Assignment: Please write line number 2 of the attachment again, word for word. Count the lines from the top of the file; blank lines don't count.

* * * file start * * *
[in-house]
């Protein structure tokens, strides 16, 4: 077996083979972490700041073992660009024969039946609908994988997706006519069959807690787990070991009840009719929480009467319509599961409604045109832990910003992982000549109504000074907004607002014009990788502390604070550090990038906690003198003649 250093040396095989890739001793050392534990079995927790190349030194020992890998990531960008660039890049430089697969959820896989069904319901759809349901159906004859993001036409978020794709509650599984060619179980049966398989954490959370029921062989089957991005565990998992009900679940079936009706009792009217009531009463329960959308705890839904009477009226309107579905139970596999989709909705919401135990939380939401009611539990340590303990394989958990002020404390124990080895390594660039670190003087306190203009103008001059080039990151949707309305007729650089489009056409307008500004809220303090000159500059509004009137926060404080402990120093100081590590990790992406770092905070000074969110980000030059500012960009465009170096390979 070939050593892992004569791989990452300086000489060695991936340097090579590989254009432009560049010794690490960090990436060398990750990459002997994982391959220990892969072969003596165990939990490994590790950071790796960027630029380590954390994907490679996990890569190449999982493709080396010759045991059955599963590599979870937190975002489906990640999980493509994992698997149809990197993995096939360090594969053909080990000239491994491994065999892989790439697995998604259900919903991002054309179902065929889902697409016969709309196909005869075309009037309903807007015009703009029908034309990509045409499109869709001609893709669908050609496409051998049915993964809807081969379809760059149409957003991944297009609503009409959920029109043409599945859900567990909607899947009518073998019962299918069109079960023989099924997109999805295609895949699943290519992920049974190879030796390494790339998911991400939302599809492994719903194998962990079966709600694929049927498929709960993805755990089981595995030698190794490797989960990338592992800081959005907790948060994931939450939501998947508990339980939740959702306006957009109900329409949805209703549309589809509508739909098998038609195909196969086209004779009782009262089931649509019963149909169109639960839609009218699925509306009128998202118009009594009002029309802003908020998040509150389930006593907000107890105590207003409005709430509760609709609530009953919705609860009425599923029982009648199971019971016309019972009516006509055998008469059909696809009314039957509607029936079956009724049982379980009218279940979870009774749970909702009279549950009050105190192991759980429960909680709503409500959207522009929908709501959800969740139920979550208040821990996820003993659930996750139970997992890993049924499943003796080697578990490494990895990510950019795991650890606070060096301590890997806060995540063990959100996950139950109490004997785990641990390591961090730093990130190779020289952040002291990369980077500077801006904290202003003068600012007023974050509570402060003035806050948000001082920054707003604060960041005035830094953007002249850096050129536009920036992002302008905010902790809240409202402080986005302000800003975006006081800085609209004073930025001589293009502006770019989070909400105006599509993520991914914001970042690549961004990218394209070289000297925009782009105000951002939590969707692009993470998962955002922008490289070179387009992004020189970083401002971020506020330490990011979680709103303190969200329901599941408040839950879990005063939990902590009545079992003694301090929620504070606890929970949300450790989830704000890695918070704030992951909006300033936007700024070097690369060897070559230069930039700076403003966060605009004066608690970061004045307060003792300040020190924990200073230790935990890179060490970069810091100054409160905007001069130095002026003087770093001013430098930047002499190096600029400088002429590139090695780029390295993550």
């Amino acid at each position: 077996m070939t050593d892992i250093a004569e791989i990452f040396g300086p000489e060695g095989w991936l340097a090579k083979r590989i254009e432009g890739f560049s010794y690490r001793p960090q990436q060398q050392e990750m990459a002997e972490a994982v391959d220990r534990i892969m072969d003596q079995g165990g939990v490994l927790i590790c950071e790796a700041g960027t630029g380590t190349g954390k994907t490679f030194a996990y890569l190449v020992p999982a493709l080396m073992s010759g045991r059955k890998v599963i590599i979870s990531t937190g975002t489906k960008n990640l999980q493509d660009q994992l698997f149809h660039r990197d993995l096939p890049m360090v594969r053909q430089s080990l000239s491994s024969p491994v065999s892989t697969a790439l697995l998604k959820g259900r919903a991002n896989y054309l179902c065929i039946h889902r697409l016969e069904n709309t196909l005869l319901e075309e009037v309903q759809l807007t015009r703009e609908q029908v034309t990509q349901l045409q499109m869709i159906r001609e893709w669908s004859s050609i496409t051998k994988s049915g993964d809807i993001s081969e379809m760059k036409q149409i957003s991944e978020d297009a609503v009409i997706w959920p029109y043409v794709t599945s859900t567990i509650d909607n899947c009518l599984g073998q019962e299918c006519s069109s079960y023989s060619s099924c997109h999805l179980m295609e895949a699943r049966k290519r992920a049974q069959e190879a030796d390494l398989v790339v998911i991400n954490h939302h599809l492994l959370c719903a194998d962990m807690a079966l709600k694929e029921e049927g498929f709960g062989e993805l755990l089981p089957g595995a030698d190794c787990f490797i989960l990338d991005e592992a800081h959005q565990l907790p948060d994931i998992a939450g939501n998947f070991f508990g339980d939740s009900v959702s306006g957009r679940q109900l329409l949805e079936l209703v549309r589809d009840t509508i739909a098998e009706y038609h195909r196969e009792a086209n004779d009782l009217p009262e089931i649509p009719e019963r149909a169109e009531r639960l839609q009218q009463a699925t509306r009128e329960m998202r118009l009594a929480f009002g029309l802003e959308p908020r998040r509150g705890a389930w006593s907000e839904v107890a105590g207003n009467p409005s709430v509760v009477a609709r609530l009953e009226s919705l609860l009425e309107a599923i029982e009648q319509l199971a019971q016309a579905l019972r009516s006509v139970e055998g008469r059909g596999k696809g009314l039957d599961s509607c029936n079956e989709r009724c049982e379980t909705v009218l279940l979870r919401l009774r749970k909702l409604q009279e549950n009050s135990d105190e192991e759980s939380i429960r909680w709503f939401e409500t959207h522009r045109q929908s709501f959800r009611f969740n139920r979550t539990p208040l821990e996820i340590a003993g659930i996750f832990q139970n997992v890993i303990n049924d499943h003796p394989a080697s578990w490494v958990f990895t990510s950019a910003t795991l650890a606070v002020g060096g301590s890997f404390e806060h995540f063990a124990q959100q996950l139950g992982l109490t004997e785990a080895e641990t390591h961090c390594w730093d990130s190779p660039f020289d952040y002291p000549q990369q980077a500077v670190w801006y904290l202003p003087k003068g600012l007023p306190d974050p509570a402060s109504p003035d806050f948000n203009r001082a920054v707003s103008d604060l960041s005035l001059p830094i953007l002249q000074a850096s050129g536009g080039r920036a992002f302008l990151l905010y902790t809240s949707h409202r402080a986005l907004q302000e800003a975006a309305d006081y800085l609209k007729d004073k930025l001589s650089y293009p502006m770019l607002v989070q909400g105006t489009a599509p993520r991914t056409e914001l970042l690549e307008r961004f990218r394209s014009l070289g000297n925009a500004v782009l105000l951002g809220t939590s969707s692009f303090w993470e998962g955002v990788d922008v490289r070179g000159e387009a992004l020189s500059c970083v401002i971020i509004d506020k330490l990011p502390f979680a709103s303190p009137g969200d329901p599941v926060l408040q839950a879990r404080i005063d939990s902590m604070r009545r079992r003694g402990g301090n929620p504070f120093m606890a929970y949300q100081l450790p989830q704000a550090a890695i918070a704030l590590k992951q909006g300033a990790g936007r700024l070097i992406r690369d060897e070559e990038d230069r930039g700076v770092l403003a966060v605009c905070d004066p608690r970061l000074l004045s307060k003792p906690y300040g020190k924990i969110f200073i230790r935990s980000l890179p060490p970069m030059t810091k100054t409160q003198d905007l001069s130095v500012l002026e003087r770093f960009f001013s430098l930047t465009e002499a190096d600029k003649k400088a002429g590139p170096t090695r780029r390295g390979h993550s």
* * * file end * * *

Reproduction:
């Protein structure tokens, strides 16, 4: 077996083979972490700041073992660009024969039946609908994988997706006519069959807690787990070991009840009719929480009467319509599961409604045109832990910003992982000549109504000074907004607002014009990788502390604070550090990038906690003198003649 250093040396095989890739001793050392534990079995927790190349030194020992890998990531960008660039890049430089697969959820896989069904319901759809349901159906004859993001036409978020794709509650599984060619179980049966398989954490959370029921062989089957991005565990998992009900679940079936009706009792009217009531009463329960959308705890839904009477009226309107579905139970596999989709909705919401135990939380939401009611539990340590303990394989958990002020404390124990080895390594660039670190003087306190203009103008001059080039990151949707309305007729650089489009056409307008500004809220303090000159500059509004009137926060404080402990120093100081590590990790992406770092905070000074969110980000030059500012960009465009170096390979 070939050593892992004569791989990452300086000489060695991936340097090579590989254009432009560049010794690490960090990436060398990750990459002997994982391959220990892969072969003596165990939990490994590790950071790796960027630029380590954390994907490679996990890569190449999982493709080396010759045991059955599963590599979870937190975002489906990640999980493509994992698997149809990197993995096939360090594969053909080990000239491994491994065999892989790439697995998604259900919903991002054309179902065929889902697409016969709309196909005869075309009037309903807007015009703009029908034309990509045409499109869709001609893709669908050609496409051998049915993964809807081969379809760059149409957003991944297009609503009409959920029109043409599945859900567990909607899947009518073998019962299918069109079960023989099924997109999805295609895949699943290519992920049974190879030796390494790339998911991400939302599809492994719903194998962990079966709600694929049927498929709960993805755990089981595995030698190794490797989960990338592992800081959005907790948060994931939450939501998947508990339980939740959702306006957009109900329409949805209703549309589809509508739909098998038609195909196969086209004779009782009262089931649509019963149909169109639960839609009218699925509306009128998202118009009594009002029309802003908020998040509150389930006593907000107890105590207003409005709430509760609709609530009953919705609860009425599923029982009648199971019971016309019972009516006509055998008469059909696809009314039957509607029936079956009724049982379980009218279940979870009774749970909702009279549950009050105190192991759980429960909680709503409500959207522009929908709501959800969740139920979550208040821990996820003993659930996750139970997992890993049924499943003796080697578990490494990895990510950019795991650890606070060096301590890997806060995540063990959100996950139950109490004997785990641990390591961090730093990130190779020289952040002291990369980077500077801006904290202003003068600012007023974050509570402060003035806050948000001082920054707003604060960041005035830094953007002249850096050129536009920036992002302008905010902790809240409202402080986005302000800003975006006081800085609209004073930025001589293009502006770019989070909400105006599509993520991914914001970042690549961004990218394209070289000297925009782009105000951002939590969707692009993470998962955002922008490289070179387009992004020189970083401002971020506020330490990011979680709103303190969200329901599941408040839950879990005063939990902590009545079992003694301090929620504070606890929970949300450790989830704000890695918070704030992951909006300033936007700024070097690369060897070559230069930039700076403003966060605009004066608690970061004045307060003792300040020190924990200073230790935990890179060490970069810091100054409160905007001069130095002026003087770093001013430098930047002499190096600029400088002429590139090695780029390295993550």